I am writing this in response to Morro Bay City Councilman Jeff Heller's op ed on Nov. 5 about the recent short-term vacation rental (STR) ordinance adopted by the city of Morro Bay ("Neighborhood character"). As you might guess, he was the singular "no" vote on the adoption of this ordinance, which is a pattern that can be seen throughout his term on the council—he typically votes against any agenda items that are designed to move the city toward achieving financial viability and resolving issues that have plagued the community for years, such as the water treatment facility.
The four-plus years of battling over vacation rentals in Morro Bay was over with the city's submission of new and detailed regulations to the California Coastal Commission for approval. This is an opportune time to reiterate that the Coastal Commission's role is to preserve coastal access for all in the state, not just the privileged few who have made the coast their home. The commission protects this access for all from the vocal locals who would try to preserve access only for themselves. Mr. Heller was correct in saying that the new ordinance satisfies the California Coastal Commission's desire to ensure that the public has affordable lodging options available in the coastal zones so that all people can enjoy the beautiful beaches and ocean that we are so blessed to gaze upon every day. In the direct beach-assessable areas known as the Beach Tract, many of the homes are second homes that are just occasionally occupied, so really what the permanent residents would like is that all these second homes be "dark and quiet."
Mr. Heller is also correct in saying that the ordinance protects the tax generated by STRs. This is an important factor since the city is in very bad shape financially because of the pandemic. Morro Bay's only industry is tourism so to eliminate a very popular lodging option for our tourists could have huge negative impacts to the city. Also, please don't buy the argument that these homes take up affordable housing. These STR homes are owned by people who spend many weekends or even extended periods of time in their home so they would not make them available for long-term housing even if they couldn't offer them as a vacation rental!
What I don't agree with Mr. Heller on is that the new ordinance primarily protects the financial interests of the STR owners. What it does is protect property rights. All current license holders purchased and furnished their homes to operate as an STR in good faith and with the understanding that if they were compliant with regulations, they would be allowed to continue to operate and receive the money generated from the home in order to cover their mortgage until, in many cases, the owner retires here. The new ordinance includes an estimated 500 percent increase in license/permit fees to operate a STR in the city in order to fund proper enforcement in the city for the very first time. It should be noted that in the last decade the city cannot produce even a single violation for a licensed STR under the current ordinance. It's very clear that the real issue in the city has been one of enforcement of regulations, the elimination of the many unlicensed STR operations, and the control of the city's large number of second homes, which number about 1,300 or approximately 20 percent of the total housing stock.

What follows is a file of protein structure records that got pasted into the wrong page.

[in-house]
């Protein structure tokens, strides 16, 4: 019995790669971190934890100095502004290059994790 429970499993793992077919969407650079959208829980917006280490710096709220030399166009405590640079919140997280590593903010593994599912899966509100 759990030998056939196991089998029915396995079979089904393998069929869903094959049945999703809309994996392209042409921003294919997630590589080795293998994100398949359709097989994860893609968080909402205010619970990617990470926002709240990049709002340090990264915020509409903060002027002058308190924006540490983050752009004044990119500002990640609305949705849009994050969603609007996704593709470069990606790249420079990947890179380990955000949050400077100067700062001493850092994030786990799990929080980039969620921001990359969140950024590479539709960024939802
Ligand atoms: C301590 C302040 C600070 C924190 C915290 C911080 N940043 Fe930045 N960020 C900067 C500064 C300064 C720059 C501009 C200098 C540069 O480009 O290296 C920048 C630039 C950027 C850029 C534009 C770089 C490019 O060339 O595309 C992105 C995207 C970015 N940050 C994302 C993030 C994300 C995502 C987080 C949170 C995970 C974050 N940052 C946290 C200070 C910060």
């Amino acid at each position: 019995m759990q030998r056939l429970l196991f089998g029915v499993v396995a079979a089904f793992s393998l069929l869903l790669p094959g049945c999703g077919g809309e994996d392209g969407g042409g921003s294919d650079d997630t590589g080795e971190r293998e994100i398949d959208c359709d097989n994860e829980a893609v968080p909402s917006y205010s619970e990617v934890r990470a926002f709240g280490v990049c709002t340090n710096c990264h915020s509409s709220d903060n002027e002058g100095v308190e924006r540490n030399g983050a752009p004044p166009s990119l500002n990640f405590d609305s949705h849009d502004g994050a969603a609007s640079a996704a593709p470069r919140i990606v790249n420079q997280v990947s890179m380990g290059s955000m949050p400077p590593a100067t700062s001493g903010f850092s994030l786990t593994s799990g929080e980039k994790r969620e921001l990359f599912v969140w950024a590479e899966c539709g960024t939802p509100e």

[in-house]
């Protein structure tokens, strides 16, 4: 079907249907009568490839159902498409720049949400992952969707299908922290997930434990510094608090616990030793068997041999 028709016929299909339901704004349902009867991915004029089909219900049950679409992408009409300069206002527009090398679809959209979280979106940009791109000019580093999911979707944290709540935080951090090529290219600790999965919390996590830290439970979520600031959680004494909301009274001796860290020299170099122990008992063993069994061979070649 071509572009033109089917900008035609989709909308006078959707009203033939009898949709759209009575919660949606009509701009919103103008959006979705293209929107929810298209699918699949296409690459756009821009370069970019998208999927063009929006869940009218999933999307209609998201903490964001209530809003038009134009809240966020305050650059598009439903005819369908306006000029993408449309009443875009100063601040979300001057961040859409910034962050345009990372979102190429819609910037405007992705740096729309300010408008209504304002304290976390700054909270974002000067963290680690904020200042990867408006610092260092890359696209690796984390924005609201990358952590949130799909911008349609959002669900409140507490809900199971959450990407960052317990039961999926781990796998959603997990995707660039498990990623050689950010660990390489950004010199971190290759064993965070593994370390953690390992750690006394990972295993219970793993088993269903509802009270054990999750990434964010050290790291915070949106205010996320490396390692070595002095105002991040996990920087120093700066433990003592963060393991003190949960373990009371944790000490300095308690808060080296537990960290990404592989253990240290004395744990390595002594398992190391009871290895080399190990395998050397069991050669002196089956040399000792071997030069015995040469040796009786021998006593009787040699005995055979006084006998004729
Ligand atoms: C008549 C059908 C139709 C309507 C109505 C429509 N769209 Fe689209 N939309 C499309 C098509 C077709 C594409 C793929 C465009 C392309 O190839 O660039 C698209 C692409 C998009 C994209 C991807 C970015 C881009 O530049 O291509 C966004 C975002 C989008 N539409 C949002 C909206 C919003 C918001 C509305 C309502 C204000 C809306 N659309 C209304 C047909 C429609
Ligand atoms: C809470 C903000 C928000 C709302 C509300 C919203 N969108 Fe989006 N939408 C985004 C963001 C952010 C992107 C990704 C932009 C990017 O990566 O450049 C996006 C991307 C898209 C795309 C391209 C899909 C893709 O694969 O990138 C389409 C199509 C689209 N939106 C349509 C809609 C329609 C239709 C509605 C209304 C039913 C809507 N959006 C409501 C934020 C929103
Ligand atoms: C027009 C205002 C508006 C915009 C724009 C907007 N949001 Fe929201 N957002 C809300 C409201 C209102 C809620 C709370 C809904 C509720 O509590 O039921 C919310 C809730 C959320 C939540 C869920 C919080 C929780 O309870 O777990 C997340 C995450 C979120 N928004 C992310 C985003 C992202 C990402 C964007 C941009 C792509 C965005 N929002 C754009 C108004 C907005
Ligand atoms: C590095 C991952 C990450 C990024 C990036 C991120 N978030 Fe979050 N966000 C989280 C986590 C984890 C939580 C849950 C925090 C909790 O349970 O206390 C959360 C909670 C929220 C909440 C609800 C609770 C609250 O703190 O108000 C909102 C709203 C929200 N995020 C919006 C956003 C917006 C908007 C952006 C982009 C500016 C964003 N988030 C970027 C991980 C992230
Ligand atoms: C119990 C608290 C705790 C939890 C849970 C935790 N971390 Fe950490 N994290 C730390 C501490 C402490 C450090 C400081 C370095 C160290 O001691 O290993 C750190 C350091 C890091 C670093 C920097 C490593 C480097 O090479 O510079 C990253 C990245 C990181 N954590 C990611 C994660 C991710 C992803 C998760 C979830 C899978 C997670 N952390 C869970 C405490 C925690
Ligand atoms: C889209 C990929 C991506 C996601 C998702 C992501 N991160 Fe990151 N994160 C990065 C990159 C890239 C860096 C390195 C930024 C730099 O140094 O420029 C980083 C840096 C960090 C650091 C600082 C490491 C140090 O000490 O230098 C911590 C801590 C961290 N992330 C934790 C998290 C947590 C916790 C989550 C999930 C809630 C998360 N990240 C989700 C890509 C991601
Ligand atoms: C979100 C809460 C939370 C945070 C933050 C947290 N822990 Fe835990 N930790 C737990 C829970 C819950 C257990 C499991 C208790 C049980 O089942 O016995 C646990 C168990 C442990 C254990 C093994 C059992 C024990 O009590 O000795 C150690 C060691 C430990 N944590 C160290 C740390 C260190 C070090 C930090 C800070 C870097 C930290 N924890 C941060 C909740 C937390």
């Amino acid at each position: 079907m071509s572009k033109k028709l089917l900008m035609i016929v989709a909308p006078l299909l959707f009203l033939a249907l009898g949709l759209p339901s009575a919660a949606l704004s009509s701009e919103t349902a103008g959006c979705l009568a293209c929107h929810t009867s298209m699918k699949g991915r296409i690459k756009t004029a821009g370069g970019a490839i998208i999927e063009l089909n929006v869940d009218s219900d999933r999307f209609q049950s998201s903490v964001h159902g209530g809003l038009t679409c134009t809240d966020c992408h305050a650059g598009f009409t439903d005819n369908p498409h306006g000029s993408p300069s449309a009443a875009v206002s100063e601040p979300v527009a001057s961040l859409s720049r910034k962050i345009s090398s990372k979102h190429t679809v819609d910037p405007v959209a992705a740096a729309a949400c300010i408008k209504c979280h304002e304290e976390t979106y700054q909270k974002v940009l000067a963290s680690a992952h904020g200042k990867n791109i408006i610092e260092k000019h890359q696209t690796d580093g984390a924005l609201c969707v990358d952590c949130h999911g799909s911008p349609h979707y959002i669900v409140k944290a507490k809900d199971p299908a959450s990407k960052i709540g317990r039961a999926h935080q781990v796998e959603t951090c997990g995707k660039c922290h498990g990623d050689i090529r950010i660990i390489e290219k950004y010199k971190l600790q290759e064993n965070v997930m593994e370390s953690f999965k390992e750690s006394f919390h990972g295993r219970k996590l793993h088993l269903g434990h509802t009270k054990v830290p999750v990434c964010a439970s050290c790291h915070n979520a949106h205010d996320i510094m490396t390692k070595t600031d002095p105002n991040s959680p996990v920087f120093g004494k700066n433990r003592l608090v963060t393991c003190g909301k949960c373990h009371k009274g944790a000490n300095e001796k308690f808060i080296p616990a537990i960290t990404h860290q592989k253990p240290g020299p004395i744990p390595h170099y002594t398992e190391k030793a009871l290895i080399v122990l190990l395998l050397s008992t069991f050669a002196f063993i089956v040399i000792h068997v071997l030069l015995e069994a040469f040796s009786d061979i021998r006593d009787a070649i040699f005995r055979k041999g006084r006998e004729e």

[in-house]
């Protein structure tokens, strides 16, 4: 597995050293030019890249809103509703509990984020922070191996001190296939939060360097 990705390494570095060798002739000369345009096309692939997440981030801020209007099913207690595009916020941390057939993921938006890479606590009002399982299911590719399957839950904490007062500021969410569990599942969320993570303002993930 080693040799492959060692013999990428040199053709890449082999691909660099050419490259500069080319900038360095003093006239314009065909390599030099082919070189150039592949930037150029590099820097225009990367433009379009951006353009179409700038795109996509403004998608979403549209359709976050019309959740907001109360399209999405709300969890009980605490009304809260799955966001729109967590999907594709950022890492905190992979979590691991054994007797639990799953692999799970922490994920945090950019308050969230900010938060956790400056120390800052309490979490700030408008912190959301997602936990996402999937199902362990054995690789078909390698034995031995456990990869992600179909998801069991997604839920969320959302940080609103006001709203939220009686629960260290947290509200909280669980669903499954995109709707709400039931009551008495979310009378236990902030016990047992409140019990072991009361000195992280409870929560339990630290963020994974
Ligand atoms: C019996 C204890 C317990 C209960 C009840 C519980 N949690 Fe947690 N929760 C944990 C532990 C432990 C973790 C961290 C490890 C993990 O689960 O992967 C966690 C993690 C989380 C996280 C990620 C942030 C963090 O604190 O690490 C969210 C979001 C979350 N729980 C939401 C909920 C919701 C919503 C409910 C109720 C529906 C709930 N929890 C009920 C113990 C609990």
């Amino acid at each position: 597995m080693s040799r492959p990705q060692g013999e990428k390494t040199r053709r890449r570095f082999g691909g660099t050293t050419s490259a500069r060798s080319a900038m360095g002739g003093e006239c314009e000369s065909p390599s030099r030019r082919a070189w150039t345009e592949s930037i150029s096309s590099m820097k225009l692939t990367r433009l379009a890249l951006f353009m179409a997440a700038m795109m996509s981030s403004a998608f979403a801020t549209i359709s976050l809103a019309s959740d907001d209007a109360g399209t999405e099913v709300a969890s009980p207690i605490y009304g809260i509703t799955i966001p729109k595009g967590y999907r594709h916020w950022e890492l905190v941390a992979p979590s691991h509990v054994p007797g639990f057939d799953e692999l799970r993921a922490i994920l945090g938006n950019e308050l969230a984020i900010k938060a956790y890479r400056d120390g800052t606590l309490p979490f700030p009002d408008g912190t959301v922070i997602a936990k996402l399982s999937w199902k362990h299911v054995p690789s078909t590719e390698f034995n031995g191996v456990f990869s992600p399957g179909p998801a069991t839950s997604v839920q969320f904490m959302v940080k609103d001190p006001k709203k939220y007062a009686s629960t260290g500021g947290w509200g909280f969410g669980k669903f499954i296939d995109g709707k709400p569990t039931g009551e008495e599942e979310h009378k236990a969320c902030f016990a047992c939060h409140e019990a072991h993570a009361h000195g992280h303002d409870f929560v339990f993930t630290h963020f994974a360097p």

The new ordinance includes many provisions that should reduce the number of STRs over time and promote better behavior by STR guests. These include the reduction of licenses for non-hosted STRs from 250 to 175; proximity regulations for new licenses that require 175 feet of separation between STRs; signs visible from the street that indicate the home is a licensed STR and showing the local contact info; requiring all parking on-site; requiring a "Good Neighbor Brochure" in every STR; setting the maximum number of overnight occupants at 10 regardless of the size of the home; and restricting occupancy to less in some cases based on the number of bedrooms. Mr. Heller's comparison of the density rules in Los Osos (not a tourist town) to Morro Bay (primarily a tourist town) is apples to oranges!
As Morro Bay's largest management company for non-hosted STRs, we are not completely happy with the new regulations, as they will reduce income to our owners, increase operational costs, and set new hurdles of compliance. We also are not happy with the 500 percent increase in license/permit fees or the City Council-mandated increase of our total tax paid on every dollar of every rental to 13 percent, a 30 percent increase. However, we will actively support the approval of the new regulations at the Coastal Commission level because we believe it's a compromise and will bring relief to the city and its residents. For more detailed information about the ordinance and general information on the STR challenges up and down our coast, please visit sharemorrobay.com. Δ
Nicholas Juren is a real estate broker and co-owner of Beach-N-Bay Getaways and URelax Vacation Rentals in Morro Bay. Send your response to firstname.lastname@example.org.